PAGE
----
The moment that Nadey Hakim realised life would never be the same was on the Heathrow Express arriving into London 22 years ago.
A rail passenger opposite, holding the Evening Standard newspaper, looked from the front page to Prof Hakim and did a double-take. The article revealed that the brilliant young medic had performed the world's first hand transplant at a hospital in Lyon, France.
Prof Hakim was returning from the procedure and his hometown newspaper was recounting the breakthrough for its readers on the evening commute.
“There were eight surgeons in the team and I was the only British one, and, of course, all the papers talked about the British surgeon and hardly mentioned the French or Italian,” he said.
That was in 1998 and he has never forgotten the feeling of being discovered. Not yet 40, he had already carried out the first successful pancreas transplant, going on to execute arduous surgery involving the attachment of multiple limbs. He still recalls the date of that pancreas operation: January 31, 1995, when he left home at 3am to start the procedure.
Born in Britain but growing up in Lebanon, Prof Hakim was shaped by an idyllic childhood and gained a Francophone education that he falls back on to this day.
It was the onset of the Civil War in 1975 that drove the family to flee into exile, leading to a life of achievement and far-flung travel. Prof Hakim speaks nine languages, is an accomplished clarinet player, and a passion of 25 years’ sculpting as many as two busts a month has seen him journey to Pyongyang, the Kremlin, the Elysee Palace and No 10 Downing St.
From his dedicated studio in St John's Wood, central London, he has produced a series of bronze works, many the likeness of international leaders.
"I am a very realistic sculptor," he told The National. "I would like the person to be remembered the way he is. When you do a sculpture to the Pope, he becomes a human being like you and me.
“Then I wrote to the Vatican, sent a picture of the bust, said I want to present it to the Pope - they liked it and invited me. The same thing applied to Putin, Macron.”
In September 2018, he took one of his creations to North Korea where it was unveiled at the notorious museum of gifts to the Kim family leaders.
His advice is to go to the top and never ask aides or assistants for help. After the Russian ambassador to the UK turned down his offer, Prof Hakim emailed The Kremlin. Embassy officials were soon on the phone to arrange access to Prof Hakim’s portrait.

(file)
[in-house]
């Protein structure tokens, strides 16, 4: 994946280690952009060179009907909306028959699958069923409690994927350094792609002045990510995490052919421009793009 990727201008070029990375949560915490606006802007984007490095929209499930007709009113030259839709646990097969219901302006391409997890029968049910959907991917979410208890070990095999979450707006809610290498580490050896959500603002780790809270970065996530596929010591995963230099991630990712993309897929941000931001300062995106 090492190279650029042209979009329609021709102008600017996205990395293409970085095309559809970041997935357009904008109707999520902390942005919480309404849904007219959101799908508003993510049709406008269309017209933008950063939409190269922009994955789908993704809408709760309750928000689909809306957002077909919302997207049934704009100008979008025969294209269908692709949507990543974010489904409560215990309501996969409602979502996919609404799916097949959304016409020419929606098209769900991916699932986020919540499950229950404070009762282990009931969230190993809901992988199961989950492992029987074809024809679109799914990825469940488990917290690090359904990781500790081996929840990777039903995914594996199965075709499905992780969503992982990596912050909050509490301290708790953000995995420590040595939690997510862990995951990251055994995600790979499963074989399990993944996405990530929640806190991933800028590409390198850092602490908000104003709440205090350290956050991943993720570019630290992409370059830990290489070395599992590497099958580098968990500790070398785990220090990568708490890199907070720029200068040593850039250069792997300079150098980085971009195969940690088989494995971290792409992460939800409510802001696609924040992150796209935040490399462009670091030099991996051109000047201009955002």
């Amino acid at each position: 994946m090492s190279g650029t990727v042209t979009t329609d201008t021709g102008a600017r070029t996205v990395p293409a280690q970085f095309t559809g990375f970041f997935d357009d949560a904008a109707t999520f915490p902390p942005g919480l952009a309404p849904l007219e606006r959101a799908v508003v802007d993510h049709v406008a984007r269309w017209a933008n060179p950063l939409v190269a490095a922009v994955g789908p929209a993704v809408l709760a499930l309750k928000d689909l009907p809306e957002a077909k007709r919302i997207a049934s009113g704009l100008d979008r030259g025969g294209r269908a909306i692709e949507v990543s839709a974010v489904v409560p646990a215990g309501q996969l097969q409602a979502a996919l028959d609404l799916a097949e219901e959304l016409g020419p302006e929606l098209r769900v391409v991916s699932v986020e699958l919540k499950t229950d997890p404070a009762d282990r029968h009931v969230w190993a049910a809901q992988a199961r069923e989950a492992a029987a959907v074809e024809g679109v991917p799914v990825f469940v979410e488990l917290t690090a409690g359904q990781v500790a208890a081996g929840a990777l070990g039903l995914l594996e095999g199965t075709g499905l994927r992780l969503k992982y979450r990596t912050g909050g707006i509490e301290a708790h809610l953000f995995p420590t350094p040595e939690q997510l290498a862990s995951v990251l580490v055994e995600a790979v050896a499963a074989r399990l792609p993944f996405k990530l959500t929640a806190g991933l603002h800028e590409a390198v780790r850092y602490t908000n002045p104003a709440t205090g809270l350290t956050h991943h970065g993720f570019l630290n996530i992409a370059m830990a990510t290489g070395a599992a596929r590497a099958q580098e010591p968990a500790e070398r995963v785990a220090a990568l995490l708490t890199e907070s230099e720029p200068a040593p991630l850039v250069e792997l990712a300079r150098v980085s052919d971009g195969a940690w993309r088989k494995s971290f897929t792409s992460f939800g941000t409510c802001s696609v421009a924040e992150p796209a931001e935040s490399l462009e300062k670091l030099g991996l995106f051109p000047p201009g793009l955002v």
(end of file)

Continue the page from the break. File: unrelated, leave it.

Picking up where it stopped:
For much of his career, the 62-year-old has been associated with St Mary’s in Paddington, part of Imperial College hospitals where he was made a consultant at the young age of 35. “A lot of my trainees were older than me,” he observed.
One key to his early breakthrough was that he had studied not only in Paris but in the US. He also had a PhD, which was relatively rare for a surgeon in the 1990s.
The painting on the wall
It wasn't long before he became president of the International College of Surgeons. An oil painting, something of a pantheon of the past presidents, hangs on the wall of the Harley Street consulting rooms - not far from St Mary’s - where we met on a sunny afternoon in the midst of the coronavirus pandemic.
“I was 44 at the time; usually you are 65 to 70 when you ascend. You see the painting behind you,” he said, gesturing. “The guy beside me was an Australian microsurgeon, Earl Owen, who invented the electronic microscope.”
Inspired by Rembrandt's The Anatomy Lesson of Dr Nicolaes Tulp, it depicts Prof Hakim demonstrating the removal of a living donor kidney and won the BP Portrait Prize. It also underlined to him the importance of mentors in developing a career for it had been Professor Owen who asked him to join the hand transplant team.
“He said he was 65 and had never done a transplant and so he asked me to be the transplant surgeon on the team,” he said. “And then, because of this work, he asked me to run for the International College of Surgeons’ president in Chicago.